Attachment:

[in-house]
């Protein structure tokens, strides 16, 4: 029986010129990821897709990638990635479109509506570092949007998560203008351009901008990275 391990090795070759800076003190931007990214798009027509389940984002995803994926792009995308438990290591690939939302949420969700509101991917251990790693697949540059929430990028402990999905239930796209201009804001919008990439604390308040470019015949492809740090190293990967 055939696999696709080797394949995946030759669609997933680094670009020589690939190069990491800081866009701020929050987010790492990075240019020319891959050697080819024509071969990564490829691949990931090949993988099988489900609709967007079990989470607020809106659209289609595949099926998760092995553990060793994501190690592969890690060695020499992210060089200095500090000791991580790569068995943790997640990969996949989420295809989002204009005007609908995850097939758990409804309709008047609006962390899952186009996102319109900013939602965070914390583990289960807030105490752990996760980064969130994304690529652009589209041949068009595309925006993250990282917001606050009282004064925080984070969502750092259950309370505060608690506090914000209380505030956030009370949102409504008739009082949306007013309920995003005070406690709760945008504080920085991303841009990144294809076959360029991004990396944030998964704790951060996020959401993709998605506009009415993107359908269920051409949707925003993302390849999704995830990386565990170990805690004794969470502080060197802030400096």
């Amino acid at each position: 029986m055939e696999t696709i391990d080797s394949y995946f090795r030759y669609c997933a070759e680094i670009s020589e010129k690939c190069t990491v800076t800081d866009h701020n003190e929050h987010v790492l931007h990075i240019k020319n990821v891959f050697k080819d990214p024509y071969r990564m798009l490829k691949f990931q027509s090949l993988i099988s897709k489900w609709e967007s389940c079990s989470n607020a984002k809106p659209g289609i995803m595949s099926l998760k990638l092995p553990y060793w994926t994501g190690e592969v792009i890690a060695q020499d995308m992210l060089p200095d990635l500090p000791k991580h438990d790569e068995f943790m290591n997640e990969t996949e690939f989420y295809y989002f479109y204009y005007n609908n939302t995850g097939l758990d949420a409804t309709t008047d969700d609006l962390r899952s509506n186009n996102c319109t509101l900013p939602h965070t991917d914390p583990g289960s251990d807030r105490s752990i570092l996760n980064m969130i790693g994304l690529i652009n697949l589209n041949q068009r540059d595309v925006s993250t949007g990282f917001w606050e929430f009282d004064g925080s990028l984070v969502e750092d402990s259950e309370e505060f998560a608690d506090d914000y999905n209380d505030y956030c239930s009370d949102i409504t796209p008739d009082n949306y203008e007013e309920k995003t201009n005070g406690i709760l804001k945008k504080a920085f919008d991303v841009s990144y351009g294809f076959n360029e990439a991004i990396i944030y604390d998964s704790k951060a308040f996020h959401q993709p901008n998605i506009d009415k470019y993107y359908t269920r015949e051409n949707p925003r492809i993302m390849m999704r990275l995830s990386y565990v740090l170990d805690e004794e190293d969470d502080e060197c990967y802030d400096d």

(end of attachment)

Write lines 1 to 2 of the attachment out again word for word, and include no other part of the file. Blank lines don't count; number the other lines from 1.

[in-house]
């Protein structure tokens, strides 16, 4: 029986010129990821897709990638990635479109509506570092949007998560203008351009901008990275 391990090795070759800076003190931007990214798009027509389940984002995803994926792009995308438990290591690939939302949420969700509101991917251990790693697949540059929430990028402990999905239930796209201009804001919008990439604390308040470019015949492809740090190293990967 055939696999696709080797394949995946030759669609997933680094670009020589690939190069990491800081866009701020929050987010790492990075240019020319891959050697080819024509071969990564490829691949990931090949993988099988489900609709967007079990989470607020809106659209289609595949099926998760092995553990060793994501190690592969890690060695020499992210060089200095500090000791991580790569068995943790997640990969996949989420295809989002204009005007609908995850097939758990409804309709008047609006962390899952186009996102319109900013939602965070914390583990289960807030105490752990996760980064969130994304690529652009589209041949068009595309925006993250990282917001606050009282004064925080984070969502750092259950309370505060608690506090914000209380505030956030009370949102409504008739009082949306007013309920995003005070406690709760945008504080920085991303841009990144294809076959360029991004990396944030998964704790951060996020959401993709998605506009009415993107359908269920051409949707925003993302390849999704995830990386565990170990805690004794969470502080060197802030400096």